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SHRM Students - Professional Image

Make Your Meetings More Productive

Would you like to accomplish more in less time at your next chapter or executive board meeting? Well, read on for some great ideas on making your meetings more effective.​​​

  • Define your goal
    A successful meeting begins with a clear purpose that is understood and agreed upon by the entire group. For example, the purpose of the meeting might be to plan a resume-writing seminar, or it might be to evaluate your progress toward the Merit Award. A good meeting should conclude with commitments, agreements, and solutions. Whatever the goal of the meeting, it should be stated clearly up front and then achieved.
  • Watch the time
    A good meeting begins and ends on time. The group should stay focused on the purpose of the meeting and save other less relevant issues to discuss outside the meeting. This will help the group to accomplish its goal in the time allotted. Signal when time is almost up. A warning gives the group time to wrap up final business. "We have about 10 more minutes, so let's go ahead and vote on this suggestion."
  • Prepare and follow a detailed agenda
    A prepared agenda distributed to the group in advance serves as a road map to help everyone stay on track. As you prepare to lead a meeting ask yourself these three questions: 1. What is the purpose of the meeting? 2. What materials/supplies do I need to bring? 3. What results do I want to achieve? Asking these questions will help you to focus on your priorities. When you have decided on your desired outcome, go back and map out the specific steps needed to get there. Decide what issues need to be discussed and in what order, then estimate the amount of time needed for each. This plan will become your meeting agenda. You can then determine the approximate length of the meeting and plan accordingly
  • Encourage open discussion
    The best meetings are characterized by an open atmosphere that fosters exchange of information and ideas. Peoples' opinions are respected and considered. Try to keep a positive tone. Ideas should be evaluated in an objective way by the group and personal criticism should be avoided. Remember to be a good listener and always thank the members for contributing. When appropriate, follow up a member's comment with a question for further clarification. Ask open-ended questions such as "What do you think of this idea?" directly to shy or quiet members to encourage them to contribute.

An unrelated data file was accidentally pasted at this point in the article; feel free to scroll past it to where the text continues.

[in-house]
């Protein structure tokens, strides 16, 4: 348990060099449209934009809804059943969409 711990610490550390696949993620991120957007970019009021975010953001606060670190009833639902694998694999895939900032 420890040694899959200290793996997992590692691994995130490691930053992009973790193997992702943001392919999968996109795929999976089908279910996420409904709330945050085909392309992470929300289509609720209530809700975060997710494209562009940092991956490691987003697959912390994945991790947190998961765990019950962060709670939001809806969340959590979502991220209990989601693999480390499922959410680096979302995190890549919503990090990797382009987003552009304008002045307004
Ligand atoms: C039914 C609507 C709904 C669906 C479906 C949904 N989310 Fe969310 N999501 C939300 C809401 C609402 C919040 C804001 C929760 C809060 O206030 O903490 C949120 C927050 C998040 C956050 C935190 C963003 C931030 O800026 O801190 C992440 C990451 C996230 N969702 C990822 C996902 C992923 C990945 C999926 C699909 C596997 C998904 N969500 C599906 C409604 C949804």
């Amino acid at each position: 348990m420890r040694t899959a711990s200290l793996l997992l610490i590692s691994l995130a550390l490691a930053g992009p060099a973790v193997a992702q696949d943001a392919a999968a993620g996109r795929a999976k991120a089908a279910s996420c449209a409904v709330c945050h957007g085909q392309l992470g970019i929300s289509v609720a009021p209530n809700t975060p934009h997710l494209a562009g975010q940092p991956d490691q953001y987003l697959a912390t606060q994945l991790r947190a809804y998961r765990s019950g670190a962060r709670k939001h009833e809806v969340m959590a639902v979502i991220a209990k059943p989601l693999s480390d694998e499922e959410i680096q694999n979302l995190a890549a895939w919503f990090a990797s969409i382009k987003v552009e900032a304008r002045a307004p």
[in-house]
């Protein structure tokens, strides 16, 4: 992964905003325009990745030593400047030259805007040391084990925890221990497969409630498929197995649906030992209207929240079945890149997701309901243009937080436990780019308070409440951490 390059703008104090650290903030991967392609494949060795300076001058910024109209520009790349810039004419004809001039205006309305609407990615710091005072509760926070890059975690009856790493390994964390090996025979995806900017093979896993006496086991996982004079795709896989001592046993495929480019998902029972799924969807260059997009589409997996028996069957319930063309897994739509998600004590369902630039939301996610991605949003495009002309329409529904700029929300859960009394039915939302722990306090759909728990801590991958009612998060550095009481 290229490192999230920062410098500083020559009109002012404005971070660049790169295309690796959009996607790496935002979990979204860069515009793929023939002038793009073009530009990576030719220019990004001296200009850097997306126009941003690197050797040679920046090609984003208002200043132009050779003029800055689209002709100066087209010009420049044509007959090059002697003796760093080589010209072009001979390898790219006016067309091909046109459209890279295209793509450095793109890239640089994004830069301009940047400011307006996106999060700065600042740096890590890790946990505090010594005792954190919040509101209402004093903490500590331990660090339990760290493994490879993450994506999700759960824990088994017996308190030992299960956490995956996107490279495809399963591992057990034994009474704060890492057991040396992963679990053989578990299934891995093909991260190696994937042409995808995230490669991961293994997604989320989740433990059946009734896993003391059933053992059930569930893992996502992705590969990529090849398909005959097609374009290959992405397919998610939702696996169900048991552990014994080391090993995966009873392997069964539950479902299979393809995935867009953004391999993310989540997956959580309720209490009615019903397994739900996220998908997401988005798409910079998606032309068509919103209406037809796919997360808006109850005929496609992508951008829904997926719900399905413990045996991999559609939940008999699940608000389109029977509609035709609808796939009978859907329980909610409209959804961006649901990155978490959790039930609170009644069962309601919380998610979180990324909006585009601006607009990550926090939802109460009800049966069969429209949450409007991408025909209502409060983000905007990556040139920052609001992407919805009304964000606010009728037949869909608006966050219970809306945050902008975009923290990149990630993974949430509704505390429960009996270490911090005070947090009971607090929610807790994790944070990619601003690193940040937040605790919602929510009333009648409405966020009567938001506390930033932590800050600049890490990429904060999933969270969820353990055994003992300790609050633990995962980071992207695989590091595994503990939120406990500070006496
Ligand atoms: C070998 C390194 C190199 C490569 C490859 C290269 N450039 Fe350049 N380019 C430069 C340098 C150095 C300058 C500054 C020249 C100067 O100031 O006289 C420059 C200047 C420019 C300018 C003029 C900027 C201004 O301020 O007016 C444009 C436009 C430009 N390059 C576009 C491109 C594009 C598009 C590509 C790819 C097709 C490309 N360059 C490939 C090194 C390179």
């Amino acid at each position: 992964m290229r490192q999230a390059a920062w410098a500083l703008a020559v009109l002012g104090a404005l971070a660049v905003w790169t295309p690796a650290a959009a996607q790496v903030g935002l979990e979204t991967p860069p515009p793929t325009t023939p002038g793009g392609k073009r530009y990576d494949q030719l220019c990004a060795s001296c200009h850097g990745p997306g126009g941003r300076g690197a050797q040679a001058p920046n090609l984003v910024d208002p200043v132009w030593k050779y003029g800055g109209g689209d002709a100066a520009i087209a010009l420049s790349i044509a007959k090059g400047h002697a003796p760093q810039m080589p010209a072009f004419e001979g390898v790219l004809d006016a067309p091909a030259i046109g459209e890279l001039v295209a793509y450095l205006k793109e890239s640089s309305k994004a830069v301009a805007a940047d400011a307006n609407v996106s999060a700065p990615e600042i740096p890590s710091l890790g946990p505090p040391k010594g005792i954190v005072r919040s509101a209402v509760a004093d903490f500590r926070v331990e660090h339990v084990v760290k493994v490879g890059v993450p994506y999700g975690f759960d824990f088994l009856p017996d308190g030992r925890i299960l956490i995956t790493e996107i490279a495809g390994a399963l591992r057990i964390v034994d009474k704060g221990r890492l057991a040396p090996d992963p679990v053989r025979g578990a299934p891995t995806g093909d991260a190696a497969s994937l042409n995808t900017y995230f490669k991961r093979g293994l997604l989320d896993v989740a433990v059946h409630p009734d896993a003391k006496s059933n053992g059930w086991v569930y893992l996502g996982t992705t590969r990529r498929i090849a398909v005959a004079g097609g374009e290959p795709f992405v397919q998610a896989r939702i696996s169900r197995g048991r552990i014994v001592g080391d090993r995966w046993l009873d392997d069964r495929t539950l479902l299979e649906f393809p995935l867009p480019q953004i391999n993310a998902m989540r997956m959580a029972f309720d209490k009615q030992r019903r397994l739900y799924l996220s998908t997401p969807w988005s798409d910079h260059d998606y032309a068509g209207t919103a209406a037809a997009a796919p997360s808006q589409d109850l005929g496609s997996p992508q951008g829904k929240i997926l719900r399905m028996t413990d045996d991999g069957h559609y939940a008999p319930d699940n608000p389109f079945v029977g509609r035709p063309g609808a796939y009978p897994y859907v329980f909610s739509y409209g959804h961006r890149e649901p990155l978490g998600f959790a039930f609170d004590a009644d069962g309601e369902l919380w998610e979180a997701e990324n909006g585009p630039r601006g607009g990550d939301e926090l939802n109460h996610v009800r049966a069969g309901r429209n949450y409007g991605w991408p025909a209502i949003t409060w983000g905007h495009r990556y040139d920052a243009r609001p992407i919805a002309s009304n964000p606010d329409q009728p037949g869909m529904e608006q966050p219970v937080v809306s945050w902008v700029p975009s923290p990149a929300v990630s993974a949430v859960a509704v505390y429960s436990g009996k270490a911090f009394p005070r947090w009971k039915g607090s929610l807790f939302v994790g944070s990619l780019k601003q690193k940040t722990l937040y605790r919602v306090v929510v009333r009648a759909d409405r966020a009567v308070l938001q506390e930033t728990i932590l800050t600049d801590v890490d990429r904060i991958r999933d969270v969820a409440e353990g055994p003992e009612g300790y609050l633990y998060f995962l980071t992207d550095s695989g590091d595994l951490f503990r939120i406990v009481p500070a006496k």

• Bring the group to consensus
    For each agenda item, explain the problem or idea; open the floor for discussion; guide the group in defining possible alternatives; close the discussion and summarize the alternatives; then help the group decide on the action to be taken. List and evaluate the alternatives presented and allow the group to choose the best one.
  • Summarize action plans
    Summarize the meeting's accomplishments and future actions. Review the information covered and the decisions made. Remind each member of their responsibilities. "Today we decided to invite a speaker on the subject of diversity to our meeting on the 16th. Janet will ask the professional chapter for their recommendations, and Chris will check with the student activities office. Our next meeting will be Tuesday at 3:00 in room B. At that time we will review the information Janet and Chris have collected, rank our first, second, and third speaker choices, and assign two people to coordinate the invitations."
  • Thank the group
    Leave people feeling positive about the chapter and its efforts. Everyone works better with positive reinforcement. Be sure to recognize any individuals who made special efforts. "We really got a lot done today. Thank you all for your good ideas. Bill, I really appreciate the research you did on possible sites for our seminar, it was a big help."
  • Follow-up after the meeting
    Never assume that assignments will automatically be completed as planned. A smart leader invests a little time in follow up. It is a good idea to check with members to see if they are working on their assignments, or if they need any additional clarification or resources. "Hi Janet. I was just calling to see if you had any luck reaching the professional chapter about those speaker ideas. You haven't tried them yet? Why don't you give them a call tomorrow, it might take some time to reach someone and our next meeting is only three days away. Let me know if you need any help."


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